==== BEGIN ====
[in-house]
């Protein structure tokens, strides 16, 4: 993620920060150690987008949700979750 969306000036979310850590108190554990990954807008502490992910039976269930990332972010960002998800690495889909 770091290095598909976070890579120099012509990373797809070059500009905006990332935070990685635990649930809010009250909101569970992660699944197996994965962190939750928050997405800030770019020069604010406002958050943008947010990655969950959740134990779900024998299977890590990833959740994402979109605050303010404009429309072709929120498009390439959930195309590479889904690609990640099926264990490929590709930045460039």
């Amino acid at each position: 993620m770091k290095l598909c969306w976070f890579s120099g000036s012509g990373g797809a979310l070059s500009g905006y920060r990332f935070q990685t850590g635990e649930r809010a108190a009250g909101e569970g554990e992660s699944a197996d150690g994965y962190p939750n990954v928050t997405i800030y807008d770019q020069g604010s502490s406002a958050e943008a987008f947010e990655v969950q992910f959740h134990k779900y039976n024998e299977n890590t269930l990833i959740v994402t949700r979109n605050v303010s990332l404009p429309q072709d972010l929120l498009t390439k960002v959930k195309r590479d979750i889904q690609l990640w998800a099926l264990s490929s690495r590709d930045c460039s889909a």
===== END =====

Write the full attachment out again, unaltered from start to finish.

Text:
[in-house]
């Protein structure tokens, strides 16, 4: 993620920060150690987008949700979750 969306000036979310850590108190554990990954807008502490992910039976269930990332972010960002998800690495889909 770091290095598909976070890579120099012509990373797809070059500009905006990332935070990685635990649930809010009250909101569970992660699944197996994965962190939750928050997405800030770019020069604010406002958050943008947010990655969950959740134990779900024998299977890590990833959740994402979109605050303010404009429309072709929120498009390439959930195309590479889904690609990640099926264990490929590709930045460039």
């Amino acid at each position: 993620m770091k290095l598909c969306w976070f890579s120099g000036s012509g990373g797809a979310l070059s500009g905006y920060r990332f935070q990685t850590g635990e649930r809010a108190a009250g909101e569970g554990e992660s699944a197996d150690g994965y962190p939750n990954v928050t997405i800030y807008d770019q020069g604010s502490s406002a958050e943008a987008f947010e990655v969950q992910f959740h134990k779900y039976n024998e299977n890590t269930l990833i959740v994402t949700r979109n605050v303010s990332l404009p429309q072709d972010l929120l498009t390439k960002v959930k195309r590479d979750i889904q690609l990640w998800a099926l264990s490929s690495r590709d930045c460039s889909a």